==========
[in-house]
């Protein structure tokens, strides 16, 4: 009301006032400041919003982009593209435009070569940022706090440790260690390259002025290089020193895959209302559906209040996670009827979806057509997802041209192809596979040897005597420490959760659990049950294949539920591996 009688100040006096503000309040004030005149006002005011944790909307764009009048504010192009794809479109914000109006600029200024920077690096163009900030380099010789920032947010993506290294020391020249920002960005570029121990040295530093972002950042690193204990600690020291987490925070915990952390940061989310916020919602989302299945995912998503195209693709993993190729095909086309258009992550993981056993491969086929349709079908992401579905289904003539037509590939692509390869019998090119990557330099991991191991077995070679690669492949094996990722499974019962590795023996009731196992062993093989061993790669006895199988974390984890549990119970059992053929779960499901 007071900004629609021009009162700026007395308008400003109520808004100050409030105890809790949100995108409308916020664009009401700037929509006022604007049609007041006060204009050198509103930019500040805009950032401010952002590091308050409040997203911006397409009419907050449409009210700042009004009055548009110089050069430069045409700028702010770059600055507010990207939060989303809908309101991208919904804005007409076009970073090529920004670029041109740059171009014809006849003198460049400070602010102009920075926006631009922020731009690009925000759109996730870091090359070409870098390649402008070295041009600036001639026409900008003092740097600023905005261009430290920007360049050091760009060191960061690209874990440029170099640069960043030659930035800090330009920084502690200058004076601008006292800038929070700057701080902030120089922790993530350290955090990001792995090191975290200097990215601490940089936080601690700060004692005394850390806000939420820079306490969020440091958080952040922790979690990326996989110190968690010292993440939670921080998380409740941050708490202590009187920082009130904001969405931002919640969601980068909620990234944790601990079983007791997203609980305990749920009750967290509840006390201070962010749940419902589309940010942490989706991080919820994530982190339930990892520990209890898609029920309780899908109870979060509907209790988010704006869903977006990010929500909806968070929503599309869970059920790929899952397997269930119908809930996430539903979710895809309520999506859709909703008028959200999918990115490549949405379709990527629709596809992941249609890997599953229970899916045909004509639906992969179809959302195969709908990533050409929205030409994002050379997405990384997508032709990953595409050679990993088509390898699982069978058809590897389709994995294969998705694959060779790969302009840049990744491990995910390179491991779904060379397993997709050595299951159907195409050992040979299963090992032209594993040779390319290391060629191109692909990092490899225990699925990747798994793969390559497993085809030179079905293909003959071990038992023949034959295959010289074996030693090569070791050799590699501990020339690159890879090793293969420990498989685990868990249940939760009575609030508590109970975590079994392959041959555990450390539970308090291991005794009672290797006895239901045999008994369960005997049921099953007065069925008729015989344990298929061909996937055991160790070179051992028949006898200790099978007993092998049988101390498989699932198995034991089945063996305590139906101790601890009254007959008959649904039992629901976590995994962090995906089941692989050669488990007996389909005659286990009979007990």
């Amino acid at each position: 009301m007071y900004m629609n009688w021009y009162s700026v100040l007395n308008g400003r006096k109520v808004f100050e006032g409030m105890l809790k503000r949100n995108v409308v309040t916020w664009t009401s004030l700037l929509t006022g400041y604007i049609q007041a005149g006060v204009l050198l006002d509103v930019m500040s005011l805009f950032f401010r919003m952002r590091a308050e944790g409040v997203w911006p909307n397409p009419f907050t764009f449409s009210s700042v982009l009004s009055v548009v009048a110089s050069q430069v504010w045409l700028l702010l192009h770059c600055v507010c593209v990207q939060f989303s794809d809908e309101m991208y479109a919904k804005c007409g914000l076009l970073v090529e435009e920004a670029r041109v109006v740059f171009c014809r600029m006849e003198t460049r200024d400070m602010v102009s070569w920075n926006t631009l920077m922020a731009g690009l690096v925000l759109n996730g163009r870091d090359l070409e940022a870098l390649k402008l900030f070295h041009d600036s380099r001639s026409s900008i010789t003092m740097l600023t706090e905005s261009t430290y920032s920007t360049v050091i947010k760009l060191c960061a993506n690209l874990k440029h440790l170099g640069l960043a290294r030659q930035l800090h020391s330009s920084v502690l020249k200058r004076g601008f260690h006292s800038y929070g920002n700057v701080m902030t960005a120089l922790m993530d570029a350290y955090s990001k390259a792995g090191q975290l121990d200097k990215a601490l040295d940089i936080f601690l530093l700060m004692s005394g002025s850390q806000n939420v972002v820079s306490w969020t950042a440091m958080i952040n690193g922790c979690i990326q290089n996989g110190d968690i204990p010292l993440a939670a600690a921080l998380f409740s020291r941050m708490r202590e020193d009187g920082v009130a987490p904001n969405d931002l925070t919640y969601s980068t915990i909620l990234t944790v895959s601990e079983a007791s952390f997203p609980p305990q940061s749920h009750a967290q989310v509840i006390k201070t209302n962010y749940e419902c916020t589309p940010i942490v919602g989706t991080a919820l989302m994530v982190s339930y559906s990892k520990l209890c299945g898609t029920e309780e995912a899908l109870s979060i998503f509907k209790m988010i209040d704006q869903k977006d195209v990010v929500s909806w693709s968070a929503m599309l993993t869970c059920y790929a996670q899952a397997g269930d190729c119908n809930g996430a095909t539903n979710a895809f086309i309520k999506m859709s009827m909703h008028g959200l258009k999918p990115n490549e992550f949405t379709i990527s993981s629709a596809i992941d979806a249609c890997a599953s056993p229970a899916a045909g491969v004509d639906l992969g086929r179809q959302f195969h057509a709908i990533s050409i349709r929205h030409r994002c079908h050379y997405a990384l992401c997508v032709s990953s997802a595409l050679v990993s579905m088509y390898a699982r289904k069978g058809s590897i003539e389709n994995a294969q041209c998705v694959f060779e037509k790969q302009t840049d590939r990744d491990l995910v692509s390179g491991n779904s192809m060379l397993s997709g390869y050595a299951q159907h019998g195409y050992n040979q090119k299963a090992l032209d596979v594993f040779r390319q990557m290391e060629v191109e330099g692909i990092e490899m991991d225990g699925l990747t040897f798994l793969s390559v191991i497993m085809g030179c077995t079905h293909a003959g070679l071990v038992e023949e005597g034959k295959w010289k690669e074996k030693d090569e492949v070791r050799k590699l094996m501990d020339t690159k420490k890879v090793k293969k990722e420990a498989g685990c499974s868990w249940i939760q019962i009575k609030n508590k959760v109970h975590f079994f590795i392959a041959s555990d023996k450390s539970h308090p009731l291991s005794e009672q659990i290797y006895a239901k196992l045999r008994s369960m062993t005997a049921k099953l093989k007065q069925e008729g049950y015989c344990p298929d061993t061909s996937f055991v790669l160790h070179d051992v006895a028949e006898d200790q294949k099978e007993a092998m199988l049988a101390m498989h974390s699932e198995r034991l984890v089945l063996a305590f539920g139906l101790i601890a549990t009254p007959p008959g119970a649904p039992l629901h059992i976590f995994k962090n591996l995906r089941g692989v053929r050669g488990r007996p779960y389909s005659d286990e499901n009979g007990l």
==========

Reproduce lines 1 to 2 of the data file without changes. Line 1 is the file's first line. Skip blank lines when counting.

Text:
[in-house]
């Protein structure tokens, strides 16, 4: 009301006032400041919003982009593209435009070569940022706090440790260690390259002025290089020193895959209302559906209040996670009827979806057509997802041209192809596979040897005597420490959760659990049950294949539920591996 009688100040006096503000309040004030005149006002005011944790909307764009009048504010192009794809479109914000109006600029200024920077690096163009900030380099010789920032947010993506290294020391020249920002960005570029121990040295530093972002950042690193204990600690020291987490925070915990952390940061989310916020919602989302299945995912998503195209693709993993190729095909086309258009992550993981056993491969086929349709079908992401579905289904003539037509590939692509390869019998090119990557330099991991191991077995070679690669492949094996990722499974019962590795023996009731196992062993093989061993790669006895199988974390984890549990119970059992053929779960499901 007071900004629609021009009162700026007395308008400003109520808004100050409030105890809790949100995108409308916020664009009401700037929509006022604007049609007041006060204009050198509103930019500040805009950032401010952002590091308050409040997203911006397409009419907050449409009210700042009004009055548009110089050069430069045409700028702010770059600055507010990207939060989303809908309101991208919904804005007409076009970073090529920004670029041109740059171009014809006849003198460049400070602010102009920075926006631009922020731009690009925000759109996730870091090359070409870098390649402008070295041009600036001639026409900008003092740097600023905005261009430290920007360049050091760009060191960061690209874990440029170099640069960043030659930035800090330009920084502690200058004076601008006292800038929070700057701080902030120089922790993530350290955090990001792995090191975290200097990215601490940089936080601690700060004692005394850390806000939420820079306490969020440091958080952040922790979690990326996989110190968690010292993440939670921080998380409740941050708490202590009187920082009130904001969405931002919640969601980068909620990234944790601990079983007791997203609980305990749920009750967290509840006390201070962010749940419902589309940010942490989706991080919820994530982190339930990892520990209890898609029920309780899908109870979060509907209790988010704006869903977006990010929500909806968070929503599309869970059920790929899952397997269930119908809930996430539903979710895809309520999506859709909703008028959200999918990115490549949405379709990527629709596809992941249609890997599953229970899916045909004509639906992969179809959302195969709908990533050409929205030409994002050379997405990384997508032709990953595409050679990993088509390898699982069978058809590897389709994995294969998705694959060779790969302009840049990744491990995910390179491991779904060379397993997709050595299951159907195409050992040979299963090992032209594993040779390319290391060629191109692909990092490899225990699925990747798994793969390559497993085809030179079905293909003959071990038992023949034959295959010289074996030693090569070791050799590699501990020339690159890879090793293969420990498989685990868990249940939760009575609030508590109970975590079994392959041959555990450390539970308090291991005794009672290797006895239901045999008994369960005997049921099953007065069925008729015989344990298929061909996937055991160790070179051992028949006898200790099978007993092998049988101390498989699932198995034991089945063996305590139906101790601890009254007959008959649904039992629901976590995994962090995906089941692989050669488990007996389909005659286990009979007990």